Iʹll wear a niqab if I want
It's something no mother would ever want to experience. The unexpected appearance of state security officers on your doorstep, to inform you that your daughter was planning to leave for Syria to allegedly join the terrorist militia "Islamic State."
But that is exactly what happened to Monika Muller. She recalls every detail of that particular day in 2014 when she was told about her daughter Sophia. Her shock was followed by relief: the police had been acting on false rumours the officers had seemingly picked up in a mosque. But how did Sophia and her family get to this point? Muller was willing to share her daughter's journey, but only on condition that her family's anonymity be protected.
In her early 60s, Muller is a woman who likes to laugh. Her alert face is framed by short red hair. She is a doctor in a mid-sized town in Germany's most populous state of North Rhine-Westphalia, where we met in her practice. We became aware of Muller through an aid project focussing on de-radicalisation. For two years now, she has been working with the project, trying to warn young people about the dangers of Islamist radicalisation.
During her talks, she always recalls her daughter: "Young people should be alert, so that they are not simply persuaded to do things by just anybody." She emphasises that this does not only apply to religious radicalisation: "It would be the same if the young people were right-wing extremists. Radicalisation can cause a family to break apart."
Muller's family is still intact. The mother maintains close contact with her daughter Sophia, who is now 24. They call and message each other almost every day and visit each other regularly. Sometimes they go out together – for example to the Christmas market. But that wasn't always the case. There were times of complete silence – sometimes for months, when the family's fabric disintegrated under intense pressure.
Through trauma to Islam
Monika Muller attributes Sophia's conversion to Islam as a young teenager to a great extent to an event that she prefers to describe only as a "traumatic experience outside the family." It profoundly changed Sophia, who was 12 years old at the time. Afterwards, her mother explains, she developed a strong desire for protection, a desire which ran through Sophia's life "like a red thread."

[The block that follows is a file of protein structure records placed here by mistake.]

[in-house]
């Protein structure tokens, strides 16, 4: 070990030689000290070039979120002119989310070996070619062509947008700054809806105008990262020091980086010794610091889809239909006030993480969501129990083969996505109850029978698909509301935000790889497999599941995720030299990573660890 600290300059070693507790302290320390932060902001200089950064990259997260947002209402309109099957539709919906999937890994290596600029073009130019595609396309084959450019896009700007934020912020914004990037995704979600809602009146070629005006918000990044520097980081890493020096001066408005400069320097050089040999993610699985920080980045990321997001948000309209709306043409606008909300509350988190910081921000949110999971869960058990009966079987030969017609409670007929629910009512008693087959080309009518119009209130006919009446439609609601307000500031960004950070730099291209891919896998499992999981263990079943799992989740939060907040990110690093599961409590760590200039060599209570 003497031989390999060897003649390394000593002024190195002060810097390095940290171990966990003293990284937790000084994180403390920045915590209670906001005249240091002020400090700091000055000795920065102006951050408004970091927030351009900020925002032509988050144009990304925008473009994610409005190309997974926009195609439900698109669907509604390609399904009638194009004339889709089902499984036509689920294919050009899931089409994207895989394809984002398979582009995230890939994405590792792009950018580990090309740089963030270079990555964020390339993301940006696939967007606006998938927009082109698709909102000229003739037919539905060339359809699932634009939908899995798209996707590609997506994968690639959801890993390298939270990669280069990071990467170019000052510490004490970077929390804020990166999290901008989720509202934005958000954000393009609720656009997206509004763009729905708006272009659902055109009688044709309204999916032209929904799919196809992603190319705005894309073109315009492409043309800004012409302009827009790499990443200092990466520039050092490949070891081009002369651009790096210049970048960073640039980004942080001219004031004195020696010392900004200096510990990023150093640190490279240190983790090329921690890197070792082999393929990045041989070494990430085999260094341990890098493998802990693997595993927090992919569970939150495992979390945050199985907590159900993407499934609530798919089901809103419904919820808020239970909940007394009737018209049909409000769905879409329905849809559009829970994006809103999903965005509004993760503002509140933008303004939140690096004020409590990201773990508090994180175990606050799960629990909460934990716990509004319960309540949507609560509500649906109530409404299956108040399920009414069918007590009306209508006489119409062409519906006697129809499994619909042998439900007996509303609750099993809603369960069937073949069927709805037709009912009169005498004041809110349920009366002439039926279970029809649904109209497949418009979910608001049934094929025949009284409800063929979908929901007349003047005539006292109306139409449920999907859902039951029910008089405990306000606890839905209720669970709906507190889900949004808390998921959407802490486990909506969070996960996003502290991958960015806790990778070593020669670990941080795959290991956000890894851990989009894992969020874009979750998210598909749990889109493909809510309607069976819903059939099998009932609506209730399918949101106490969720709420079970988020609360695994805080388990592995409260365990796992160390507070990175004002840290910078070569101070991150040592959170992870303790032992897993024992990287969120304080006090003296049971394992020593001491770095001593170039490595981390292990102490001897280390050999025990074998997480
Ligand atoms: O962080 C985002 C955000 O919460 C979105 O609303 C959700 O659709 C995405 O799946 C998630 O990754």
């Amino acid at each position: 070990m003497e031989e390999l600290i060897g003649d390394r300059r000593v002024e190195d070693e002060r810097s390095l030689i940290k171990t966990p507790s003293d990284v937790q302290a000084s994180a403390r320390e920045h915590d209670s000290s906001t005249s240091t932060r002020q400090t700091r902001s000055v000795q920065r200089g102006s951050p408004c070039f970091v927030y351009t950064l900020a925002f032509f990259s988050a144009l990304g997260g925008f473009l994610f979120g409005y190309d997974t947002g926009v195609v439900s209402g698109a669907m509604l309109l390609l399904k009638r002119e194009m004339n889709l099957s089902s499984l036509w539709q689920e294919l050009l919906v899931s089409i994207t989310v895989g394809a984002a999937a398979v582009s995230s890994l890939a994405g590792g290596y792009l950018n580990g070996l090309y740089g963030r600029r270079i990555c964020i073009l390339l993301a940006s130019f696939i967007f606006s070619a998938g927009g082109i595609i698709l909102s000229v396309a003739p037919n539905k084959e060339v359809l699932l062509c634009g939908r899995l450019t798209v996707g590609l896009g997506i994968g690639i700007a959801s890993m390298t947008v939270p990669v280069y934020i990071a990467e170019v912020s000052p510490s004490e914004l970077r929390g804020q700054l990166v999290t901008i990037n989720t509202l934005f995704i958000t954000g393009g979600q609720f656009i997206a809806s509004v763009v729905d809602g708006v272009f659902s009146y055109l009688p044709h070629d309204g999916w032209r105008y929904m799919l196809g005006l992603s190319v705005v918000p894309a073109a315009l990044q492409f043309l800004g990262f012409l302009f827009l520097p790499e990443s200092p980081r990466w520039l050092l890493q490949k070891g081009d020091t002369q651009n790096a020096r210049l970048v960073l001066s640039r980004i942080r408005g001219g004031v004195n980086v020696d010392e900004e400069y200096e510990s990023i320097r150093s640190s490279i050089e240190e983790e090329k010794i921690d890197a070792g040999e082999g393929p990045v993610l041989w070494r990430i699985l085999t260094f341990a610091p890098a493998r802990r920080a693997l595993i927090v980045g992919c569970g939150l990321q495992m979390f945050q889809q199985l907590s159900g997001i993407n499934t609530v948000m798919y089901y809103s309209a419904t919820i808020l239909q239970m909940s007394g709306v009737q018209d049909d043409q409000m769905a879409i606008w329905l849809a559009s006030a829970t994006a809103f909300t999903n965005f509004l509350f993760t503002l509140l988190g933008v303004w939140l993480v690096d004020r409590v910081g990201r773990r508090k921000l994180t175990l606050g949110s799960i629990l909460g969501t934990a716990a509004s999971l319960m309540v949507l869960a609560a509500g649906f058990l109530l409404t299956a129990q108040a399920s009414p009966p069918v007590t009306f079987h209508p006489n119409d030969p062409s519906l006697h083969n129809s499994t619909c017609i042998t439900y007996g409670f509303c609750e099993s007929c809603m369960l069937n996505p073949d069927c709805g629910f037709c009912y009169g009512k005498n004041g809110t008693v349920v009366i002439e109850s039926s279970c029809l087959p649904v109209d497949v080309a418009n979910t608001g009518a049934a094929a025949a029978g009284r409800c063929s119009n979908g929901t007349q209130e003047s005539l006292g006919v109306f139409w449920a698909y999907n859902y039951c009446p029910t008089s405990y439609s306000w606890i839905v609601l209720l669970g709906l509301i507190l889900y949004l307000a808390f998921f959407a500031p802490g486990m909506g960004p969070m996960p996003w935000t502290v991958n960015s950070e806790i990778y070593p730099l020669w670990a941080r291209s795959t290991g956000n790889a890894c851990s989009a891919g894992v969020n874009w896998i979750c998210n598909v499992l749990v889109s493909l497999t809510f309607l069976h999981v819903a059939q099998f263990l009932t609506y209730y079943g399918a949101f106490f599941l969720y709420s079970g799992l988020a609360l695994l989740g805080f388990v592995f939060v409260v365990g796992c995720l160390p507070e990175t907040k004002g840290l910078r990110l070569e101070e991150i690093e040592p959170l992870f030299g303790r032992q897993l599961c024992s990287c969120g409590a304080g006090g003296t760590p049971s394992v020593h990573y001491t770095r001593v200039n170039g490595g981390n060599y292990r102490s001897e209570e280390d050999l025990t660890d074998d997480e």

She turned to therapy, but then took a step that her mother found incomprehensible. "She convinced herself that she had to convert to Islam, because this religion could protect her better than the religion she grew up with," she remembers. Sophia had been baptised a Catholic and later she was also active as an altar girl in church services.
At the age of 16 the girl began attending the local mosque, secretly at first. Sophia surrounded herself almost exclusively with girls who "had an Islamic or culturally Moroccan, very patriarchal, background," her mother remembers.
When the daughter decided to don the headscarf at the age of 17, the peace in the family became disturbed: "Sophia has two siblings. There were always discussions. Always quarrels. We were insulted as infidels. Sophia always carried the Koran around with her. Or books like 'The Muslim woman, the Muslim marriage'."
First marriage as a teenager
Then, one day, Sophie disappeared. Unknown to her parents, she married a Turkish man. But the marriage didn't last very long. "The man wasn't devout enough for her and she came back to us. That's when we first thought: now it's over. Sheʹs seen sense. But that wasn't the case."